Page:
BAF is a partner in Ground Breaking Mushrooms (GBM) which aims to remove coffee grounds from the waste system. New Plymouth has a thriving café scene and a consequence of this is a burgeoning level of used coffee grounds. Much of this ends up in landfill.
To achieve this aim GBM has been testing the success of blending the grounds with a second organic substance and have confirmed that this creates a perfect substrate on which to grow oyster mushrooms. Once the mushroom growing cycle is complete the substrate has then been turned into a high yield organic compost (raw coffee grounds are not useful as a compost).
This means that not only will our project remove coffee grounds from the waste system, it will grow an organic saleable mushroom product and allow the coffee grounds to be re-used for a third time as compost.
We piloted the enterprise in a shipping container using repurposed dairy buckets as a growing platform and also completed a Curious Minds funded site that enabled us to partner with Francis Douglas Memorial College to enable their science and horticulture students to come on board as part of a research team testing what is the most effective blend of coffee grounds and secondary matter to grow mushrooms. A problem we are working through is the impact of the high heat created b the mushrooms during their growing cycle.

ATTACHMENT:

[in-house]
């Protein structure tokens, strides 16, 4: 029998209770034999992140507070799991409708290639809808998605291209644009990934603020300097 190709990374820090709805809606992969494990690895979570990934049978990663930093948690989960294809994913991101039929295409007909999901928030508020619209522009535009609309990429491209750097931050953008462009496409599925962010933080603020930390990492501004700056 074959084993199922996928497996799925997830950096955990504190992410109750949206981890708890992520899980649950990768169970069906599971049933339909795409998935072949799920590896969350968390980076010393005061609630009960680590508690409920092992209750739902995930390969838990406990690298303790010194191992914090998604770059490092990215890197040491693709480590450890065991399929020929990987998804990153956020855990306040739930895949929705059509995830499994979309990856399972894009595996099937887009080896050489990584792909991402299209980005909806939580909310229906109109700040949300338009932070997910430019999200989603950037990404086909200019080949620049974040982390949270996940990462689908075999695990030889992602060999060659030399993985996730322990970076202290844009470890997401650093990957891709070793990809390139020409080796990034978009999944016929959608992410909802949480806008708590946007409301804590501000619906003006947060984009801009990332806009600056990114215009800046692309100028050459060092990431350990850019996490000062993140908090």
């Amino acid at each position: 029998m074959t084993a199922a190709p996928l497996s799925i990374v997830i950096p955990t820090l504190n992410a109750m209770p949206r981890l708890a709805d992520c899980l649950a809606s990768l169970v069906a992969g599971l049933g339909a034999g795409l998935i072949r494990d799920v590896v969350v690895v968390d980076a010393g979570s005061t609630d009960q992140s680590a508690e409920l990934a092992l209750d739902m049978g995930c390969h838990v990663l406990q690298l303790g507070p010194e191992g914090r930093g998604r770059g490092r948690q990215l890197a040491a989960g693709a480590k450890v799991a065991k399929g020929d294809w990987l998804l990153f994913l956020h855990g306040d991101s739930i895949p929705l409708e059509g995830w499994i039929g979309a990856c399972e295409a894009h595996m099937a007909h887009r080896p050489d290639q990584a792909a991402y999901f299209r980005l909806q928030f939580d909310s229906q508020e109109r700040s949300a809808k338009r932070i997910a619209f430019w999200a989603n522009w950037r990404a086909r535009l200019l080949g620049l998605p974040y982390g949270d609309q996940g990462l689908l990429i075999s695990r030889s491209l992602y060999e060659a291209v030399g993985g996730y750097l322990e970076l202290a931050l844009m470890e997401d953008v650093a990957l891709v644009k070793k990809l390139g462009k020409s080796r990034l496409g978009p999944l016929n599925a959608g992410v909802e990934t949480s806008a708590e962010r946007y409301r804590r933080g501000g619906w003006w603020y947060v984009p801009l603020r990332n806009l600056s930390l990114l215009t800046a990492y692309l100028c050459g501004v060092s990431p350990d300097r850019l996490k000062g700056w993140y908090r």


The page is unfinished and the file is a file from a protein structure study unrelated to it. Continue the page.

We were delighted to receive support from New Plymouth District Council through their Waste Levy Fund. This has enabled us to purchase an e-bike and trailer that allows us to collect used coffee grounds with zero carbon impact.
Following our pilot we continue to modify our approach to try and establish the most effective environment within which to scale our initiative.
We were thrilled to be recognised for this work by Sustainable Taranaki in he following article https://www.sustainabletaranaki.org.nz/communitystories/2020/11/9/ground-breaking-mushrooms-living-up-to-its-name
Earlier this year Sustainable Taranaki also showcased BAF for ‘their outstanding efforts in reducing their climate impact by implementing a Response Map’ in the article at the link below.